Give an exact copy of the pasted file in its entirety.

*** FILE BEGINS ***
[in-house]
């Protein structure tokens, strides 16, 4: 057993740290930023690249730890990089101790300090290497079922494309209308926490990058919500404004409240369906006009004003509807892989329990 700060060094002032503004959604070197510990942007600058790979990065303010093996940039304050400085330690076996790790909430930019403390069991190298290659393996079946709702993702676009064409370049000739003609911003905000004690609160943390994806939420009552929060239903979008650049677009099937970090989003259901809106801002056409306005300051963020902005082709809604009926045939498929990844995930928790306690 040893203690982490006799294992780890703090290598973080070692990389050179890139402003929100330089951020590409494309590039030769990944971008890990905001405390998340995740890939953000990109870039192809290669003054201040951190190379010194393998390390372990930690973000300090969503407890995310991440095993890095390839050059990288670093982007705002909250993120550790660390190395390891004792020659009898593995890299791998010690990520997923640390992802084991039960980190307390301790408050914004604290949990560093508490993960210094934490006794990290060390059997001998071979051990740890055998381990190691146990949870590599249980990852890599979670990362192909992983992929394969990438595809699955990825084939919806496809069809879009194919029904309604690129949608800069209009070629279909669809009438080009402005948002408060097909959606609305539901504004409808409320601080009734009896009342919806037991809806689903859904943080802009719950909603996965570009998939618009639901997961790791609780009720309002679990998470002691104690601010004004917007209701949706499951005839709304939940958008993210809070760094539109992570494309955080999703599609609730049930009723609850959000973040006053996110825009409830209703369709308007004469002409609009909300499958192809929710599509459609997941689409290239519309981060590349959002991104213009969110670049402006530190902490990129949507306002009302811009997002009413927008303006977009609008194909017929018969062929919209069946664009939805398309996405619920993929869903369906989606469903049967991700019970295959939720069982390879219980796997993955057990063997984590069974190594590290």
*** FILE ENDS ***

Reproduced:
[in-house]
């Protein structure tokens, strides 16, 4: 057993740290930023690249730890990089101790300090290497079922494309209308926490990058919500404004409240369906006009004003509807892989329990 700060060094002032503004959604070197510990942007600058790979990065303010093996940039304050400085330690076996790790909430930019403390069991190298290659393996079946709702993702676009064409370049000739003609911003905000004690609160943390994806939420009552929060239903979008650049677009099937970090989003259901809106801002056409306005300051963020902005082709809604009926045939498929990844995930928790306690 040893203690982490006799294992780890703090290598973080070692990389050179890139402003929100330089951020590409494309590039030769990944971008890990905001405390998340995740890939953000990109870039192809290669003054201040951190190379010194393998390390372990930690973000300090969503407890995310991440095993890095390839050059990288670093982007705002909250993120550790660390190395390891004792020659009898593995890299791998010690990520997923640390992802084991039960980190307390301790408050914004604290949990560093508490993960210094934490006794990290060390059997001998071979051990740890055998381990190691146990949870590599249980990852890599979670990362192909992983992929394969990438595809699955990825084939919806496809069809879009194919029904309604690129949608800069209009070629279909669809009438080009402005948002408060097909959606609305539901504004409808409320601080009734009896009342919806037991809806689903859904943080802009719950909603996965570009998939618009639901997961790791609780009720309002679990998470002691104690601010004004917007209701949706499951005839709304939940958008993210809070760094539109992570494309955080999703599609609730049930009723609850959000973040006053996110825009409830209703369709308007004469002409609009909300499958192809929710599509459609997941689409290239519309981060590349959002991104213009969110670049402006530190902490990129949507306002009302811009997002009413927008303006977009609008194909017929018969062929919209069946664009939805398309996405619920993929869903369906989606469903049967991700019970295959939720069982390879219980796997993955057990063997984590069974190594590290």